While working this animal it is absolutely necessary 
to give it rest and water periodically and often, other- 
wise the heat causes the poor thing to go crazy for the 
instant, and savage and liable to run amuck, all of 
which is no rare occurrence. It seemed to us Americans 
that the combination of heat, thirst and work was not 
really essential, to drive the carabao mad, if only an 
American were present. 

In my marching and riding in the islands during 
five years' service there, I saw many carabaos tied, 
close to the road, or trail, and I never saw a single one 
tighten the rope by getting farther from us: on the 
contrary I saw many carabaos tighten the rope by 
trying to get nearer to us. On more than one occasion 
I heard the click of some soldier's rifle, as the man 
passed near the tied animal. One soldier of the 38th 
Vols, lost his life from being gored by a carabao, and 
at least two more were wounded by those strange 
animals. On one occasion the man was saved by 
falling, or being thrown against a fallen tree, and then 
hugging the ground and the tree as he lay alongside 
of it, while the beast tried to get his horn at the right 
angle to reach the man. Of course the soldier's com- 
rades were not long in putting an end to such a 
condition of affairs. 

Any Filipino, and many Chinamen, seemed per- 


f ectly safe from danger, if the animal were not too hot 
and hard worked. I frequently saw one child and 
sometimes two children riding their work carabao, 
without bridle, blanket or even a rope. Only once did 
I ever see an American ride a carabao, and that 
soldier had just arrived from God's Country and 
didn't know his danger. 

We were up against queer conditions in our efforts 
to put down that insurrection. Natives of prominence 
in their best towns would wear white, and be our best 
friends, apparently. 

They would frequently give us information con- 
cerning some matter of importance, always too late, 
however. They kept close watch on our every move- 
ment, and surely gave the insurrectos advance infor- 
mation whenever possible, and failing that, they would 
send fleet messengers to race with us to the place 
where it was supposed we were going. The wealthy 
and cordial native, so friendly while in sight, was 
often, at the same time, an officer in the insurrecto 
ranks, and made frequent visits to his outlying prop- 
erty, no doubt making those visits serve a double 

We could usually buy what we needed, if the article 
could be found. At Lipa the same man, Paulino 
Inciong, furnished us with freshly cut grass, fuel and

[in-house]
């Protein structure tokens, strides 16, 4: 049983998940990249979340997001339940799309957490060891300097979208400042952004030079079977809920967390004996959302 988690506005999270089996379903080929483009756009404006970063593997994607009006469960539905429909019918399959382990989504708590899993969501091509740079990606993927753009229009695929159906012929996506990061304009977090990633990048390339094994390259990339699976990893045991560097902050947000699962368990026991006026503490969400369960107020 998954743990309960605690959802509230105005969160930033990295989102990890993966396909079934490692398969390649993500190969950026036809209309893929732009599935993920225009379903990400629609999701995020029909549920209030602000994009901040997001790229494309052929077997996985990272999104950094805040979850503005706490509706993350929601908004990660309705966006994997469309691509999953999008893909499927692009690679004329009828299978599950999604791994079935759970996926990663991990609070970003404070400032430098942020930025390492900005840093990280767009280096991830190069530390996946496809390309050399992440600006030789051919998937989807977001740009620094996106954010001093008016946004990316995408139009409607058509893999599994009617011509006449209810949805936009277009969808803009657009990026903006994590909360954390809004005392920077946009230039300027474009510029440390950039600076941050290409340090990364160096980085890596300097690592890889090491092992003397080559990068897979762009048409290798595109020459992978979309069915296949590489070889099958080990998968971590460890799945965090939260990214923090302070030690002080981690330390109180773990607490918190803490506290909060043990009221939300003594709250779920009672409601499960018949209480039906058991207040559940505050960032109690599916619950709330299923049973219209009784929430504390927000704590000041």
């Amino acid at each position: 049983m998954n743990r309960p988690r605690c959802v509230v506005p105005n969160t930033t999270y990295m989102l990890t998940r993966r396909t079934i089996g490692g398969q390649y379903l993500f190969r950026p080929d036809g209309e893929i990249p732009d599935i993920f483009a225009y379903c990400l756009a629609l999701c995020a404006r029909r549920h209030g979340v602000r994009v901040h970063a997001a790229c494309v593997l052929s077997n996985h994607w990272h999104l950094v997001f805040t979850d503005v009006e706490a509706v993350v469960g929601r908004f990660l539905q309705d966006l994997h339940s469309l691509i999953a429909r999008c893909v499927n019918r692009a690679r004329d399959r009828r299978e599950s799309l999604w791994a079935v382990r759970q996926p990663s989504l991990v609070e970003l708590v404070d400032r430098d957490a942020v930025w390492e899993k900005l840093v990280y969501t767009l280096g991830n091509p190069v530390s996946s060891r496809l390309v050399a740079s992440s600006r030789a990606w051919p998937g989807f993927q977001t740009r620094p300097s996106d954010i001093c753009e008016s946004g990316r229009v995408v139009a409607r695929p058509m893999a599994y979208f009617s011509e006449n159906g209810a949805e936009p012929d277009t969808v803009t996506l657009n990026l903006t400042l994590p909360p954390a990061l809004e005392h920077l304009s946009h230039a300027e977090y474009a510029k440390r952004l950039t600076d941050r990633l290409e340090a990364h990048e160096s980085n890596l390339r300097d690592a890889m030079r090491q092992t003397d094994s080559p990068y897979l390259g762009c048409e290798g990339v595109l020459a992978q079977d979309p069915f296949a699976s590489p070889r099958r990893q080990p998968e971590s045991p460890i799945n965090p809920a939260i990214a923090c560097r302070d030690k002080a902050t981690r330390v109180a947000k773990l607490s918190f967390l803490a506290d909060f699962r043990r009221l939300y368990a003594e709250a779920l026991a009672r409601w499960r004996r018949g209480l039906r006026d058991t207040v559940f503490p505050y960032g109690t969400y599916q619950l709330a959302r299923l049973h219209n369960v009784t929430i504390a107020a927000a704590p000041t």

beef. This Paulino was a most interesting fellow, 
smooth speaking, polite and at the same time a real 
hustler for business. Of course when we would arrange 
for an increased amount of grass, wood or beef, 
Paulino would surely understand that we expected 
other troops to arrive. But he did not like for any 
other Filipino to interfere with his business arrange- 
ments. After eating Inciong's beef for a number of 


months it somehow happened that we found our- 
selves eating beef obtained from some other source. 
The first that I knew of it came from Paulino himself, 
who informed me that the insurgents had brought 
over from the island of Mindoro many fat cattle 
which had once belonged to the Catholic Church on 
that island, and that those cattle were being landed 
on our island, Luzon, and were being driven towards 
Manila, for sale to any buyer, the proceeds to go to 
the insurrecto treasury for purchase of arms and 
ammunition at Hong Kong. 

He told of a good sized herd having been in our im- 
mediate neighborhood for several weeks, selling beeves 
and gradually moving towards Manila. I promptly 
rode with Capt. Brown and some men of his troop, 
then a part of my command, to find the cattle. We 
found them, and brought in to Lipa some 150 to 200 
animals, but Paulino told me that the herd had been 
divided the day before, and that part of it had gone 
on towards Santo Tomas, but not travelling the main 
road. I telegraphed immediately to Col. Bullard at 
Santo Tomas, and he, too, soon had lots of fresh beef 
without having to pay for it. I divided my beeves 
with the 38th Vols, at San Jose, Batangas and Bauan, 
and when we left Lipa we gave some to our friends of 
the 1st Cavalry at San Juan de Boc Boc. 

At Lipa there was a fine native musician, in my 
opinion the best pianist that I ever listened to, and 
the best organist. He was young, and looked to be